They hunt, we chase: Why American foxhunting survives
America's culture is a mix of borrowed traditions. Along with tea and textiles, early ex-patriots imported foxhunting and transformed it into a legitimate part of American history. Although it has recently been banned as a sport in England, it's still legal in America.
Why was Britain so eager to outlaw foxhunting?
The answer may be that Great Britain's form of foxhunting has a purpose very different from the American version.
As Laura Howden points out in the May 31, 2002 issue of National Geographic, "One of the main arguments behind the pro-hunt movement in England is that foxhunters perform a social service by culling foxes." English foxhunting opponents call it a cruel habit that survives simply for the pleasure of killing animals.
A report from The Mammal Society to The Royal Society for the Prevention of Cruelty to Animals acknowledged that farmers and countrymen considered foxes destructive animals that needed to be limited.
In fact, the red fox population is somewhat overwhelming to landowners in England, and foxhunters are frequently employed to rid private properties of the "vermin." The feeling of the Europeans that foxes are a menace is primarily due to the numbers of lambs and domesticated animals the little red devils kill each year.
Yet, three years ago, during a year-long ban on foxhunting in rural England to stop the spread of foot-and-mouth disease, The Mammal Society found that fox numbers in England did not dramatically increase.
In the United States, most people do not think of the fox as a pest. In fact, some of our foxes even look different from their cousins across the pond.
The red fox is naturally rare in America, having been imported and bred from English stock to increase its population for sport hunting. Another breed, the gray fox, is a bit larger than the red, with a thick silvery coat and a belly of buff and white fur. More athletic than the red fox, it can actually climb trees. Neither of these breeds has ever presented a problem to American landowners due to overpopulation.
The true reason for foxhunting in America is the thrill of the chase. Chasing a fox with a foxhunting club requires a certain amount of knowledge and respect. No manmade weapons are used.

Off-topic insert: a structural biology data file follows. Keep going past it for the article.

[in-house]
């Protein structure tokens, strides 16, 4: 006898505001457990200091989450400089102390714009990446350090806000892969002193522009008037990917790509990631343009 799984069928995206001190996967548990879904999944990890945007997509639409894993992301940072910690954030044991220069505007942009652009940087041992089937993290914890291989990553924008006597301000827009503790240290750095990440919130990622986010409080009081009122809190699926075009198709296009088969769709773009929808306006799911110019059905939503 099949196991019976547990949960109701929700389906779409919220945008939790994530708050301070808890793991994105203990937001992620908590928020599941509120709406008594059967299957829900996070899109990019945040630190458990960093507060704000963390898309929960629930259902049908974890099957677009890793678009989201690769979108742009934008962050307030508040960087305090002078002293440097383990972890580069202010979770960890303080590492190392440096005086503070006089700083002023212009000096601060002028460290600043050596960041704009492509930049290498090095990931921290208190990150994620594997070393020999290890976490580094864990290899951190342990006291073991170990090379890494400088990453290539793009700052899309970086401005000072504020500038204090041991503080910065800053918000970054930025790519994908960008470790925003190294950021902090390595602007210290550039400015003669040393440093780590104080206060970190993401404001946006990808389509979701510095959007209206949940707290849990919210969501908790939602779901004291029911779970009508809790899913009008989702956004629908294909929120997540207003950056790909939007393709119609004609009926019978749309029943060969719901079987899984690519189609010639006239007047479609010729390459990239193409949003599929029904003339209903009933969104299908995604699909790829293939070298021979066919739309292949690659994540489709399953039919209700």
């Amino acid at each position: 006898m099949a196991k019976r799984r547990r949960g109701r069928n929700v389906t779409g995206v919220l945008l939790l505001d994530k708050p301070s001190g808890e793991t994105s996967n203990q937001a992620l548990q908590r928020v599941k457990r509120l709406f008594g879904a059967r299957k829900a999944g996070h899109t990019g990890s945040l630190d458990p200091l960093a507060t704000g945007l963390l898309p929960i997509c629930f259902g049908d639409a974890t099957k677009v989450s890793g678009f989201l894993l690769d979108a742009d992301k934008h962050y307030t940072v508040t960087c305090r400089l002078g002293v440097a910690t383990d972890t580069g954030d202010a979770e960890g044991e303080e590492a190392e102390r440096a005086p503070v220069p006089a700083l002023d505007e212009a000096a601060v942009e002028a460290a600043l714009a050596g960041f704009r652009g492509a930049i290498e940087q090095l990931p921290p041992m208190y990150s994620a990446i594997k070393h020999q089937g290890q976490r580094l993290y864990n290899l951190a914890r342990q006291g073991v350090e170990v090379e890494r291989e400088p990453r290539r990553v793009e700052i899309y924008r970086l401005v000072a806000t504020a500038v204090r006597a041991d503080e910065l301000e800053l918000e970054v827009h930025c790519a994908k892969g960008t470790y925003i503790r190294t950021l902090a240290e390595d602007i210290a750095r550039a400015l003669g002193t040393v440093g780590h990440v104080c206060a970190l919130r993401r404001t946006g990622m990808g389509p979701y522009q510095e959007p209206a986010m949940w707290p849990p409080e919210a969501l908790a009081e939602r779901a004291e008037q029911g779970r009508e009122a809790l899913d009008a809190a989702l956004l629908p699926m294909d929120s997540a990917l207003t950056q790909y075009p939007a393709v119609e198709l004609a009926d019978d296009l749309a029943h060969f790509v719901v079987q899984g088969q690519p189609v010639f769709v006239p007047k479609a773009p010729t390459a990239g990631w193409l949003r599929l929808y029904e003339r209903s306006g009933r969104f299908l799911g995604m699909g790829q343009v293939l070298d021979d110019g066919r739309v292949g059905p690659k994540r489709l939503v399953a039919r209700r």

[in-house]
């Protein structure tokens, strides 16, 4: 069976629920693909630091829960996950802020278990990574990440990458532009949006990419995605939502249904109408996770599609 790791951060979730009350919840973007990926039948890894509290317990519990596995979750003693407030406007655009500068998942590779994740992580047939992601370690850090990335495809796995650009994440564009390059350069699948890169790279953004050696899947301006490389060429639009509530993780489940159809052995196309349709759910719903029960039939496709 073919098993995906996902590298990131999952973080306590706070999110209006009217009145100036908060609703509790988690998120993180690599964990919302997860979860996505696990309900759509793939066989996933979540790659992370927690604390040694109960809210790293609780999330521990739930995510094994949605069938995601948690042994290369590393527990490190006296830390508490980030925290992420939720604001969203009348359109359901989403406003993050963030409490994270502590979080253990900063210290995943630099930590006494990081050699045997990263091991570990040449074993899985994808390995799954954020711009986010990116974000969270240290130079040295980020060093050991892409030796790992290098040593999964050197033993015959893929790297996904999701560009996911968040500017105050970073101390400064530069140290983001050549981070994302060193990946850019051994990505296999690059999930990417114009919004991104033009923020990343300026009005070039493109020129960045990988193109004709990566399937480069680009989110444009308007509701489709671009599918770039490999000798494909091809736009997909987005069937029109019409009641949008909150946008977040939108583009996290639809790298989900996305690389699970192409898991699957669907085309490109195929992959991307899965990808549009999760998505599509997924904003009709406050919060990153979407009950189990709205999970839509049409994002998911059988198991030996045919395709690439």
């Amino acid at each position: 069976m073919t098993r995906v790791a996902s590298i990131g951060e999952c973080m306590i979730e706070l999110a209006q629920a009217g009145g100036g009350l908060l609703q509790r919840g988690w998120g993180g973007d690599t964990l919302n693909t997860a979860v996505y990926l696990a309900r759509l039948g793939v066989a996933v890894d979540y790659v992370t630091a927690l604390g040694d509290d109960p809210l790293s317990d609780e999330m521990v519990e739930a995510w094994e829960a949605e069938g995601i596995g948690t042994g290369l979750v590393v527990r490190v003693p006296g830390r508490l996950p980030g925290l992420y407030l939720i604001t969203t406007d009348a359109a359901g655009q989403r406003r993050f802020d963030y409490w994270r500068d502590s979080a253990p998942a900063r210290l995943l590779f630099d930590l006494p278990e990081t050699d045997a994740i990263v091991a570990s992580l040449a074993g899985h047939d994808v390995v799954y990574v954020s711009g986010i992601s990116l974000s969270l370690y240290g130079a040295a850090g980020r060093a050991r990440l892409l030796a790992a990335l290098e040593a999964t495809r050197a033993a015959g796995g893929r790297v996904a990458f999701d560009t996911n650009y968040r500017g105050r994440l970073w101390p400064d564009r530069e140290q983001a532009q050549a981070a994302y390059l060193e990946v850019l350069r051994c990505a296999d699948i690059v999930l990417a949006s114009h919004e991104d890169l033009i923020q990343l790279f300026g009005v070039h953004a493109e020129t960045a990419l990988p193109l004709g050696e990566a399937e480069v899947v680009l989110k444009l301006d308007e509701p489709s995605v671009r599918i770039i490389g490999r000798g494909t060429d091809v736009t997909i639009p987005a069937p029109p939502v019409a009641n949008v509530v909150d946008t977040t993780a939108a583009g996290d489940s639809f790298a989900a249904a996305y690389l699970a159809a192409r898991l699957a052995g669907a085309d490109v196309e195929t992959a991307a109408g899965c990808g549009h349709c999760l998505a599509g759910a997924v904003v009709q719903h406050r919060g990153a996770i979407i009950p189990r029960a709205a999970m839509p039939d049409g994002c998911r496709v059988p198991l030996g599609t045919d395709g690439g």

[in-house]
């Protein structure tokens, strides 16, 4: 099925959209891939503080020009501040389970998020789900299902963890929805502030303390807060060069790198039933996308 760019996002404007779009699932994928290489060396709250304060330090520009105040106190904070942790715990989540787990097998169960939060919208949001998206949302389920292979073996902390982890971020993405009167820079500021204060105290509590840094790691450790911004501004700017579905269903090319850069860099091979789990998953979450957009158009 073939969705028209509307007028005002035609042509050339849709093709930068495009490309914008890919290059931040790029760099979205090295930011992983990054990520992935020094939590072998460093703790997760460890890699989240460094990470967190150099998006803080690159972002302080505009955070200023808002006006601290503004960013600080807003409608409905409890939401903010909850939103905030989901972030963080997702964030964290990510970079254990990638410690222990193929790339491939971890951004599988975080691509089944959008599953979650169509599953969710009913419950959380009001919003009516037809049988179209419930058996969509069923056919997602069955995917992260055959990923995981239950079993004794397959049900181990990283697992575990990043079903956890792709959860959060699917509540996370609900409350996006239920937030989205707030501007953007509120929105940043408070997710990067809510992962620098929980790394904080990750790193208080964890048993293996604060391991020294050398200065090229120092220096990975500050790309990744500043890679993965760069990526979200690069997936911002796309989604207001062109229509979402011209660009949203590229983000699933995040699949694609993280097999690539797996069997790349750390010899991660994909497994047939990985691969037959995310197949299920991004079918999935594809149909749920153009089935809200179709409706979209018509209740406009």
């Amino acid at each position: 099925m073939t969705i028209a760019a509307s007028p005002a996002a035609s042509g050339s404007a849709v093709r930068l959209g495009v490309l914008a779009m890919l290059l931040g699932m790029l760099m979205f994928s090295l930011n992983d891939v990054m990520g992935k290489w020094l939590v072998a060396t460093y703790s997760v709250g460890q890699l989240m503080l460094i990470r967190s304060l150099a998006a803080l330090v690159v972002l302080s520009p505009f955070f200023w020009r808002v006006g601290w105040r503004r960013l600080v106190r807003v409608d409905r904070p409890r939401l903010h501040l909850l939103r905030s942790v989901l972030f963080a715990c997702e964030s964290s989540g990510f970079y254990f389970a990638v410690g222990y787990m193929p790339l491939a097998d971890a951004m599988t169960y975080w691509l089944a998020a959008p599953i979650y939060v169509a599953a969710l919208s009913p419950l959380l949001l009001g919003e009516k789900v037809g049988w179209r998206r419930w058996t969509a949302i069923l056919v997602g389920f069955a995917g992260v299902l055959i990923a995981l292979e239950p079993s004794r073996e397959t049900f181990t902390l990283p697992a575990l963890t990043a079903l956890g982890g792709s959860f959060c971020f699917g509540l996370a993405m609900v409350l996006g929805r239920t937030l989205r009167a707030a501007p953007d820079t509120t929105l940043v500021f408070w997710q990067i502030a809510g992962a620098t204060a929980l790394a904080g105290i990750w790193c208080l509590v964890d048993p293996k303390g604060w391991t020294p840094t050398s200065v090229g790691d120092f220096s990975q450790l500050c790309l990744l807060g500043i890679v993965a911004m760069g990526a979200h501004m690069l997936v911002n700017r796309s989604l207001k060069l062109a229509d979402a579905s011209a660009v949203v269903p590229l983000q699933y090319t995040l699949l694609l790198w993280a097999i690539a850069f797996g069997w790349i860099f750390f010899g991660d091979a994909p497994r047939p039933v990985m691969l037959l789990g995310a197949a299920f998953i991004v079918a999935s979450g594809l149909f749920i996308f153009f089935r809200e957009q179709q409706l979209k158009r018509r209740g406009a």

Hunt participants must master the ability to stay on a horse while traveling at great speed over obstacles, through dense forest, and in all types of weather. Hounds must be corralled and trained to "give tongue," or bark, when a quarry is scented. And the whole group must orchestrate and execute the process in a finely tuned ballet.
Once the hounds catch the sent of a fox, the game begins. The hounds follow the fox, the huntsmen follow the hounds, and the field of spectators follows the huntsmen. It is a joyous, hilarious, incredibly beautiful event that makes one feel as though time has reversed itself.
The fox gets into the spirit of things as well and often avoids going into obvious holes or up trees. Sometimes multiple foxes will appear and create havoc by crossing each other's paths and circling the whole gaggle of creatures involved in the chase. More often than not, the fox escapes.
The etiquette of foxhunting extends to the rights of the fox itself. If caught, the fox is killed by a hound, not a gun. According to the rules of the game, if he makes it up a tree or down a hole, he will not be harmed.
Some compare American foxhunting to deer hunting, but the differences are striking.
For starters, the fox certainly has far more of an advantage against its pursuers than a deer has against a silent, lethally equipped lone hunter. Foxes, if caught at all, are killed immediately, and never left to suffer or cause problems for the general public.
By contrast, injured deer from a hunter's badly aimed shot frequently wander wounded and bewildered into traffic or residential areas to cause accidents or at least an unsightly mess to clean up.
Another clue to the difference in American foxhunting is the fact that awards are achieved not in the number or size of kills an individual makes. Awards are received for how well a pack of hounds find the scent, notify the huntsmen, and lead the chase. The number of chases a hunt club obtains each year determines its prestige in the foxhunting world.
Although deer are usually hunted to eat, foxes are considered inedible, and it is the hope of the huntsmen that the fox will provide a good run and become a worthy opponent for future runs.
A good Master of the Hunt will carefully breed and train his hounds to scent, give tongue, and lead. And a hound is reprimanded for not quitting the hunt when a fox has "gone to ground" in his hole or otherwise outwitted his pursuers. It is not the desire of any huntsman to watch an animal be killed.
The reward for the Master's meticulous work is a glorious gallop through the rural countryside in pursuit of old English traditions without the bloody end.
Considering that our British cousins foxhunt– or say they foxhunt– for quite a different reason than we genteel Americans, it may be possible to consider that the fox is persecuted in Merry Old England.
We simply like to have a bit of a run. In fact, the greatest joy for a foxhunter is to be the first to spot the fox and howl: "Tally Ho!" which in laymen's terms means: "There he is! Everybody run like hell!" And thus the chase begins.
Daisy Rojas is a mom who grew up in Keswick Hunt Country, and the two highlights of her childhood were foxhunting and Christmas. Both are still legal in the U.S.